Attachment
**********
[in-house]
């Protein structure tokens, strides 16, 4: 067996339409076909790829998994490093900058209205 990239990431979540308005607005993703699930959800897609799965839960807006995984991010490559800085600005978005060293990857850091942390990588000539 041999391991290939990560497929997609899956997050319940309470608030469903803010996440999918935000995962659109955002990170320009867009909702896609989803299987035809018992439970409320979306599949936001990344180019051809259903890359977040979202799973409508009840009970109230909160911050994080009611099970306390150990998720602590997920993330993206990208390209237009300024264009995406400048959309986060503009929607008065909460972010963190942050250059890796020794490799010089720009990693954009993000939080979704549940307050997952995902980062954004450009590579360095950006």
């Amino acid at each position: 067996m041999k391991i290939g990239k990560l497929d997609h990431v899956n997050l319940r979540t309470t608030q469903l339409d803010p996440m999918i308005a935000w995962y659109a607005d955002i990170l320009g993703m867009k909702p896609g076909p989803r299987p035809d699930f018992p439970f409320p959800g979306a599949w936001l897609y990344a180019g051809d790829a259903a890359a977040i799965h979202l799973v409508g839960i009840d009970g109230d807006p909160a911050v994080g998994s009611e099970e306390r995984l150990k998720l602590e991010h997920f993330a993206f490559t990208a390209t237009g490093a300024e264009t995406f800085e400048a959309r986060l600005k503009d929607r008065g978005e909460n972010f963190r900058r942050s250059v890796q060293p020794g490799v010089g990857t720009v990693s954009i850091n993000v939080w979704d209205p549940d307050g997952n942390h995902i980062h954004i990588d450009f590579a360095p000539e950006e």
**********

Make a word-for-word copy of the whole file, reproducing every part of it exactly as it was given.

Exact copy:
[in-house]
């Protein structure tokens, strides 16, 4: 067996339409076909790829998994490093900058209205 990239990431979540308005607005993703699930959800897609799965839960807006995984991010490559800085600005978005060293990857850091942390990588000539 041999391991290939990560497929997609899956997050319940309470608030469903803010996440999918935000995962659109955002990170320009867009909702896609989803299987035809018992439970409320979306599949936001990344180019051809259903890359977040979202799973409508009840009970109230909160911050994080009611099970306390150990998720602590997920993330993206990208390209237009300024264009995406400048959309986060503009929607008065909460972010963190942050250059890796020794490799010089720009990693954009993000939080979704549940307050997952995902980062954004450009590579360095950006």
């Amino acid at each position: 067996m041999k391991i290939g990239k990560l497929d997609h990431v899956n997050l319940r979540t309470t608030q469903l339409d803010p996440m999918i308005a935000w995962y659109a607005d955002i990170l320009g993703m867009k909702p896609g076909p989803r299987p035809d699930f018992p439970f409320p959800g979306a599949w936001l897609y990344a180019g051809d790829a259903a890359a977040i799965h979202l799973v409508g839960i009840d009970g109230d807006p909160a911050v994080g998994s009611e099970e306390r995984l150990k998720l602590e991010h997920f993330a993206f490559t990208a390209t237009g490093a300024e264009t995406f800085e400048a959309r986060l600005k503009d929607r008065g978005e909460n972010f963190r900058r942050s250059v890796q060293p020794g490799v010089g990857t720009v990693s954009i850091n993000v939080w979704d209205p549940d307050g997952n942390h995902i980062h954004i990588d450009f590579a360095p000539e950006e």